The EU agrees with the need to raise concern and alarm on the serious instances of intolerance, discrimination and acts of violence based on religion or belief, intimidation and coercion motivated by extremism, occurring throughout the world. A comprehensive and balanced approach is needed in order to combat intolerance efficiently. We reiterate that the problem of religious intolerance is worldwide and not limited to certain regions or certain religions or beliefs. Followers of all religions and beliefs, as well as non-believers, can be victims of human rights violations. Any list of victims can only be exclusive.

Mr. Chairman,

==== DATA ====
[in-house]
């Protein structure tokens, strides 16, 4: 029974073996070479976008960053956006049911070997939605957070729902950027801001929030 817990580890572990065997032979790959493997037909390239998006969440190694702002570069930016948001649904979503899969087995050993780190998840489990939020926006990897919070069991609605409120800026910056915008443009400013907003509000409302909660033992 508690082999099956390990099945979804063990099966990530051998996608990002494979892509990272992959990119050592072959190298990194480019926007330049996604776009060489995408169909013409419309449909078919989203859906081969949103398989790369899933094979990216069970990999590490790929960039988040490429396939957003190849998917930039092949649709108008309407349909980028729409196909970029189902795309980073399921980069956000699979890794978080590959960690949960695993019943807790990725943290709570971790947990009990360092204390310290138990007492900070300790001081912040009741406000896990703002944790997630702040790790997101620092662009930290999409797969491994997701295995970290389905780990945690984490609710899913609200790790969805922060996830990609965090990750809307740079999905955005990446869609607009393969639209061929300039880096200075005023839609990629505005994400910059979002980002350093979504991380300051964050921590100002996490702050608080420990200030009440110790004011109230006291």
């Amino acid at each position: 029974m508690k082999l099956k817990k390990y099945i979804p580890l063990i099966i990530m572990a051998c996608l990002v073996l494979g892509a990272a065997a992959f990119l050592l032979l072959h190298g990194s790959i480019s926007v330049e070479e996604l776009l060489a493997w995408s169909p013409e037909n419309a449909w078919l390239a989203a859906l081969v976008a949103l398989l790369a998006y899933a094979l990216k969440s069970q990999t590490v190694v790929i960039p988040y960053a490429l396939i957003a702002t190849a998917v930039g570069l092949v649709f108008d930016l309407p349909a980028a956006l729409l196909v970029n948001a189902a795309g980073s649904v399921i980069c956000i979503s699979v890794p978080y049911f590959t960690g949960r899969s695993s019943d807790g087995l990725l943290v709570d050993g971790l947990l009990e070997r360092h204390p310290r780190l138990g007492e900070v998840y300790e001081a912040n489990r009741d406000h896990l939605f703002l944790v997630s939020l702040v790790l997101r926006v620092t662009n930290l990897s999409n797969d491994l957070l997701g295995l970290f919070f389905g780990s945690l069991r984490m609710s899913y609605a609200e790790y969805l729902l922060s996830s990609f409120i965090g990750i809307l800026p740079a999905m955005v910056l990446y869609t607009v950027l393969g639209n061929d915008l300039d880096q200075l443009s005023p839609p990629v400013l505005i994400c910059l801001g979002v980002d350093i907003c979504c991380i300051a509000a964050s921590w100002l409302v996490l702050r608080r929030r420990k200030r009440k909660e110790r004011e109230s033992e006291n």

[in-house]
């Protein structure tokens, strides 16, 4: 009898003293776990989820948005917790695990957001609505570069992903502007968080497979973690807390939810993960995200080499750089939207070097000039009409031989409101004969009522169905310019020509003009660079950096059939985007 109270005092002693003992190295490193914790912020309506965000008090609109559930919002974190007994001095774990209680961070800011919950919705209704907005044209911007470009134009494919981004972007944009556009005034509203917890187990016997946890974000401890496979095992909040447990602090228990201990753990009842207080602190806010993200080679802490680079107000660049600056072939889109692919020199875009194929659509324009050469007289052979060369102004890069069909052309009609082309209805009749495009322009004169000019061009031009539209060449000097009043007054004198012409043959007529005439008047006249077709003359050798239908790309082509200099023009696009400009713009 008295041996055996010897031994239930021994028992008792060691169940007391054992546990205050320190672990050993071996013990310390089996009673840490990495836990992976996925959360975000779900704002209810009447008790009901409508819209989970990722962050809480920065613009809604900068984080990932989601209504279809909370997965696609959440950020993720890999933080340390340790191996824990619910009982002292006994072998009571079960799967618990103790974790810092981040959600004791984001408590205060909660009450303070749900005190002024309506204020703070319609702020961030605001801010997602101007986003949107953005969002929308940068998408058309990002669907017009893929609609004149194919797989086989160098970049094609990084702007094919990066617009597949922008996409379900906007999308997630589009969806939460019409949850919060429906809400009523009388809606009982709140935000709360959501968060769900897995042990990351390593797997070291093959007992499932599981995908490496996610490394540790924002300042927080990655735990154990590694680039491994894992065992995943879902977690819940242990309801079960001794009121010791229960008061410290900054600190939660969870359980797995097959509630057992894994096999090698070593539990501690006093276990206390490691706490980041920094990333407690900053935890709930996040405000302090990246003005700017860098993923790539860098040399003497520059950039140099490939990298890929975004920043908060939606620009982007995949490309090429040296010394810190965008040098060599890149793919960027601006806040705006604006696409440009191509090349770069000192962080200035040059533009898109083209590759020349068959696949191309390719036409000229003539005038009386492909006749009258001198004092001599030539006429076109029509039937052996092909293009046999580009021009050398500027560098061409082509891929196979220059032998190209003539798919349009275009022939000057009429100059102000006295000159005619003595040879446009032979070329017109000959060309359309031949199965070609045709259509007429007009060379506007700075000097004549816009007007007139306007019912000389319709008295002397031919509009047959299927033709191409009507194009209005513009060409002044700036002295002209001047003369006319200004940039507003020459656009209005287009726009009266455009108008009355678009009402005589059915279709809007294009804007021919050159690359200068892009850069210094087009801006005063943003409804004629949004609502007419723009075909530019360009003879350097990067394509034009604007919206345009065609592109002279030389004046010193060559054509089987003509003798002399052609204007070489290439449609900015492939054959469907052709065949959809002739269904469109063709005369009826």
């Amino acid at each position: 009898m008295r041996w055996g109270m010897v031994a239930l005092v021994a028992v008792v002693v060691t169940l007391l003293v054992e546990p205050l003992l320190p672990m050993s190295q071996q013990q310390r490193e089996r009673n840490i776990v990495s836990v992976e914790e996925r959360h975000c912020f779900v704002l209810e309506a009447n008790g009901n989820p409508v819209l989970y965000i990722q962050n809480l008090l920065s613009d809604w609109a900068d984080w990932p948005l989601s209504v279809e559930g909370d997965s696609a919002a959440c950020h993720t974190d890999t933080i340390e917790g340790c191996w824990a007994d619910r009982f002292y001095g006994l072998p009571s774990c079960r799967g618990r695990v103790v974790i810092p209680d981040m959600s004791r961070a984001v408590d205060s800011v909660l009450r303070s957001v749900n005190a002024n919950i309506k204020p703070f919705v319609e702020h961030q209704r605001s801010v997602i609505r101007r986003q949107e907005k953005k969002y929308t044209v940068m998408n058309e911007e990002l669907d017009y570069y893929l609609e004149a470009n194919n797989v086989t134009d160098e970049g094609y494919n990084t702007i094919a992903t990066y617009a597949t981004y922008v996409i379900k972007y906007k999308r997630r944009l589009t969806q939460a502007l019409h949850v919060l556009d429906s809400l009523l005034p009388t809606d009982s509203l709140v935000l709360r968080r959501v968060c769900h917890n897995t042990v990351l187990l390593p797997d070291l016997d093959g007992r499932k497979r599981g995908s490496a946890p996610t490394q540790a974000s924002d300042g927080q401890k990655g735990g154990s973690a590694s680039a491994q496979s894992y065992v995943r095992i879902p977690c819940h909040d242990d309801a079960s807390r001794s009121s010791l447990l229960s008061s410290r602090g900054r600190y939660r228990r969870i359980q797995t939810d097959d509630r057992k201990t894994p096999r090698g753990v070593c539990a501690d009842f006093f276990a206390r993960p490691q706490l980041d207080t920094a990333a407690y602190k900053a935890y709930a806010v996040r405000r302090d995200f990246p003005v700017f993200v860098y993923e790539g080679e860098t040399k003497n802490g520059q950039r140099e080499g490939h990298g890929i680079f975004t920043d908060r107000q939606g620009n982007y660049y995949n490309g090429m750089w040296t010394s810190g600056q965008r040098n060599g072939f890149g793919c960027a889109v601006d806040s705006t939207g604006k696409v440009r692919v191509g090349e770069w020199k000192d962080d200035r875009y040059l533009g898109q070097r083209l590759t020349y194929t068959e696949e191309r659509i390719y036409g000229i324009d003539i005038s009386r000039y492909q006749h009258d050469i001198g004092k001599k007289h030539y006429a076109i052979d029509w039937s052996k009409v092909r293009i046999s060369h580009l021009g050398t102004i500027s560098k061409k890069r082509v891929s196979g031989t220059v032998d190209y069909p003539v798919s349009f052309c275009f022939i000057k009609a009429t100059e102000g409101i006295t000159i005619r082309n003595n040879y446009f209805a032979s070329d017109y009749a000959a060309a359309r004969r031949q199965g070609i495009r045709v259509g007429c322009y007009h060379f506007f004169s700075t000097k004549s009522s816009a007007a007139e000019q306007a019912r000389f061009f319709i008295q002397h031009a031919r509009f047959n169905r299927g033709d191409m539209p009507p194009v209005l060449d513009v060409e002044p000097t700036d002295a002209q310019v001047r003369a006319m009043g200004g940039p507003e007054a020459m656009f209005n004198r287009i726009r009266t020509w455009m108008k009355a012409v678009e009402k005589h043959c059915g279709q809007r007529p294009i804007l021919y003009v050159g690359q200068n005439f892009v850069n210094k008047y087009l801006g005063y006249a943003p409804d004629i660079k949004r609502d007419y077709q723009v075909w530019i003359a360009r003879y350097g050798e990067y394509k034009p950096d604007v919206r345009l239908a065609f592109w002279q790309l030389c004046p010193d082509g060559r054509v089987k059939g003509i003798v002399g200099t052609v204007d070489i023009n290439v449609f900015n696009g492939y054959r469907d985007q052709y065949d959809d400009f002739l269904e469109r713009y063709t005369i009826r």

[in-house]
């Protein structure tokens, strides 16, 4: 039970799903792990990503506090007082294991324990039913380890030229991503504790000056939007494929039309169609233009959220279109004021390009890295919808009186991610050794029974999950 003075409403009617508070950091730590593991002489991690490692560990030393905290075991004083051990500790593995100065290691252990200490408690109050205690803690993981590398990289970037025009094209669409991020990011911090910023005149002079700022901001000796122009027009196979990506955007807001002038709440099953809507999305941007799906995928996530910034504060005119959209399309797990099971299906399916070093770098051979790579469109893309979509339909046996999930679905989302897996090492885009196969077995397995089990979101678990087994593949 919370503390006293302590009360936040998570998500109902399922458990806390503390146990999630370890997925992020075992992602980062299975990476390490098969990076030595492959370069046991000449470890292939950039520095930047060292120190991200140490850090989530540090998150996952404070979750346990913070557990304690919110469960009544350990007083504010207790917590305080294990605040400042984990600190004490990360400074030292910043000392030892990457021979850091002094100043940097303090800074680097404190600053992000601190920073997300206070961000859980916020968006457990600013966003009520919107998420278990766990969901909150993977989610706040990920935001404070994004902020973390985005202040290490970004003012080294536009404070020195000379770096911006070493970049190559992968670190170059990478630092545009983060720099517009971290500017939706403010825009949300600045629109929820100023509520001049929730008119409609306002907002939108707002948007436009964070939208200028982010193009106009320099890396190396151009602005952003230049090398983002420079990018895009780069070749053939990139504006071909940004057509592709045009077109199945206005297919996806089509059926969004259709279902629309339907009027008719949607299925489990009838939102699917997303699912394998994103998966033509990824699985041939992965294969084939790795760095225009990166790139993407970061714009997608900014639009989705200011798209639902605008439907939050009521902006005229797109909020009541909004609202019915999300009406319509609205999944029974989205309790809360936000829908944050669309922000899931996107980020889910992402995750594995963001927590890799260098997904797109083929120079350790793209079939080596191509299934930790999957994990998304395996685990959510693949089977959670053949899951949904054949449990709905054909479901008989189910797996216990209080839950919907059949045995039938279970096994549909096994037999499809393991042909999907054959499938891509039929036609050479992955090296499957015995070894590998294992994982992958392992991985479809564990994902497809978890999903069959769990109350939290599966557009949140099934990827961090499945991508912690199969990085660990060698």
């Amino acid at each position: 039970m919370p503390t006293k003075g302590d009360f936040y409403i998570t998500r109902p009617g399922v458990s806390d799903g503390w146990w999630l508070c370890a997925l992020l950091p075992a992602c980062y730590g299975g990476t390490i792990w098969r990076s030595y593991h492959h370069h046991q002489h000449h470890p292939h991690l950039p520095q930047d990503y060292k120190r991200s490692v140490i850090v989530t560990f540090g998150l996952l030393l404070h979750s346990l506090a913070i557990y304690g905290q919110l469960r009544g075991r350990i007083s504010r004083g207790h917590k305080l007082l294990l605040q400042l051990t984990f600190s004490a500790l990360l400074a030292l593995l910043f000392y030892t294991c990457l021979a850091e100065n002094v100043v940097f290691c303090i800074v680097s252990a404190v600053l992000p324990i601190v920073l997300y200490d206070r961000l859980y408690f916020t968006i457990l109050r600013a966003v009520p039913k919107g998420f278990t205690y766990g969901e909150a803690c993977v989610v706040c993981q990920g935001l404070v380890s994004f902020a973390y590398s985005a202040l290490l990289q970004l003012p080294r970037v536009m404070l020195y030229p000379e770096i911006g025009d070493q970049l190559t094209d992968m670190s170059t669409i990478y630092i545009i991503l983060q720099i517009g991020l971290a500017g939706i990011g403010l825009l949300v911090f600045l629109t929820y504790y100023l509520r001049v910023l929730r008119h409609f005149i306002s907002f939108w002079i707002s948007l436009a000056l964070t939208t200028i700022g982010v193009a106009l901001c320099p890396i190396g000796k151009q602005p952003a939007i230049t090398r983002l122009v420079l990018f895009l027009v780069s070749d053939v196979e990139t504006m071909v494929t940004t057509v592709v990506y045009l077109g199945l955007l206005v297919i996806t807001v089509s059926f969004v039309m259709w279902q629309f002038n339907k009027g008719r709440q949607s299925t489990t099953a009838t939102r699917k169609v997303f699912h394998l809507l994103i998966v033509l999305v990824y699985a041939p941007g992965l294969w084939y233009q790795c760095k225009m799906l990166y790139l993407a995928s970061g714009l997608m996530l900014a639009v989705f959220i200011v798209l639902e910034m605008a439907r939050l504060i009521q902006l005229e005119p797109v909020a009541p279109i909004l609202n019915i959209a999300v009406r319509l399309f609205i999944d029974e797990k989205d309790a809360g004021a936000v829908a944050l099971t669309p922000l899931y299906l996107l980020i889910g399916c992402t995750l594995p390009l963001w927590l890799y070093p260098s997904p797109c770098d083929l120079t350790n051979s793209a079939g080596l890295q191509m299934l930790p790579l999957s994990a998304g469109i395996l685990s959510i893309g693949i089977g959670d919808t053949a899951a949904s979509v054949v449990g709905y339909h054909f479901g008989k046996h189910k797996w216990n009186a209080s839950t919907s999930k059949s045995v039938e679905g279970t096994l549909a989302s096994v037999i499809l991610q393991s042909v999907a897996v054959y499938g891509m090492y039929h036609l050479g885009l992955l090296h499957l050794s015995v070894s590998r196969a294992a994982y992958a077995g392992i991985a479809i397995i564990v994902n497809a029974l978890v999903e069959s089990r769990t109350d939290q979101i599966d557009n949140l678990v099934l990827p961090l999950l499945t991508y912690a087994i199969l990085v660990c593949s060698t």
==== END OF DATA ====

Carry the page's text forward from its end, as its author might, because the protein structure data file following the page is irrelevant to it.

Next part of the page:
Several resolutions directly discussed in the Plenary relate to culture, peace and religions. A Third Committee resolution should be clearly focused on human rights, based on specific human rights concepts and have a rights-based approach to issues at hand. The concerns set out in the draft resolution on “Combating Defamation of Religions” and its predecessors amount to religious intolerance. The fight against religious intolerance has always been a core element of the UN’s human rights agenda, and had been addressed specifically in the General Assembly for over thirty years.